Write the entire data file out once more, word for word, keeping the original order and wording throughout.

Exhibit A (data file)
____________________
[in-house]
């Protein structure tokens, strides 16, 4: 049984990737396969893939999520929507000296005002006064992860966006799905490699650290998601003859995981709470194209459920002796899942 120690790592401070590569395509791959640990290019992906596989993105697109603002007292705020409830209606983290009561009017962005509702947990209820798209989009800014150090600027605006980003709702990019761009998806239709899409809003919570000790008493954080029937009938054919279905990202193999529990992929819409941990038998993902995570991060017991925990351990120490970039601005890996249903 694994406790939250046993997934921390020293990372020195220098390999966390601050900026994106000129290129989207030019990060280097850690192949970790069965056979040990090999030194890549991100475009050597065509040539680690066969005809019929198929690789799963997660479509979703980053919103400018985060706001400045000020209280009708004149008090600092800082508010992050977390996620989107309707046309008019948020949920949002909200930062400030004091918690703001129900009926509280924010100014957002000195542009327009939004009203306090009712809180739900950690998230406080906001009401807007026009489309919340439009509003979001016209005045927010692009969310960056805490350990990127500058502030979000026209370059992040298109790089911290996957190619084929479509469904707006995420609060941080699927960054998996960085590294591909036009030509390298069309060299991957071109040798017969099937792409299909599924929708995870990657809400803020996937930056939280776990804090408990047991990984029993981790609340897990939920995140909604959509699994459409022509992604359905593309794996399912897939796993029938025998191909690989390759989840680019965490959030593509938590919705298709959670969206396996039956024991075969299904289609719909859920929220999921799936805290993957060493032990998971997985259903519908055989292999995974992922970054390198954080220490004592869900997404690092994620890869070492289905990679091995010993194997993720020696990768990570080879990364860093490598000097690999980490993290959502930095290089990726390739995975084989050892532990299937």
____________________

[in-house]
């Protein structure tokens, strides 16, 4: 049984990737396969893939999520929507000296005002006064992860966006799905490699650290998601003859995981709470194209459920002796899942 120690790592401070590569395509791959640990290019992906596989993105697109603002007292705020409830209606983290009561009017962005509702947990209820798209989009800014150090600027605006980003709702990019761009998806239709899409809003919570000790008493954080029937009938054919279905990202193999529990992929819409941990038998993902995570991060017991925990351990120490970039601005890996249903 694994406790939250046993997934921390020293990372020195220098390999966390601050900026994106000129290129989207030019990060280097850690192949970790069965056979040990090999030194890549991100475009050597065509040539680690066969005809019929198929690789799963997660479509979703980053919103400018985060706001400045000020209280009708004149008090600092800082508010992050977390996620989107309707046309008019948020949920949002909200930062400030004091918690703001129900009926509280924010100014957002000195542009327009939004009203306090009712809180739900950690998230406080906001009401807007026009489309919340439009509003979001016209005045927010692009969310960056805490350990990127500058502030979000026209370059992040298109790089911290996957190619084929479509469904707006995420609060941080699927960054998996960085590294591909036009030509390298069309060299991957071109040798017969099937792409299909599924929708995870990657809400803020996937930056939280776990804090408990047991990984029993981790609340897990939920995140909604959509699994459409022509992604359905593309794996399912897939796993029938025998191909690989390759989840680019965490959030593509938590919705298709959670969206396996039956024991075969299904289609719909859920929220999921799936805290993957060493032990998971997985259903519908055989292999995974992922970054390198954080220490004592869900997404690092994620890869070492289905990679091995010993194997993720020696990768990570080879990364860093490598000097690999980490993290959502930095290089990726390739995975084989050892532990299937």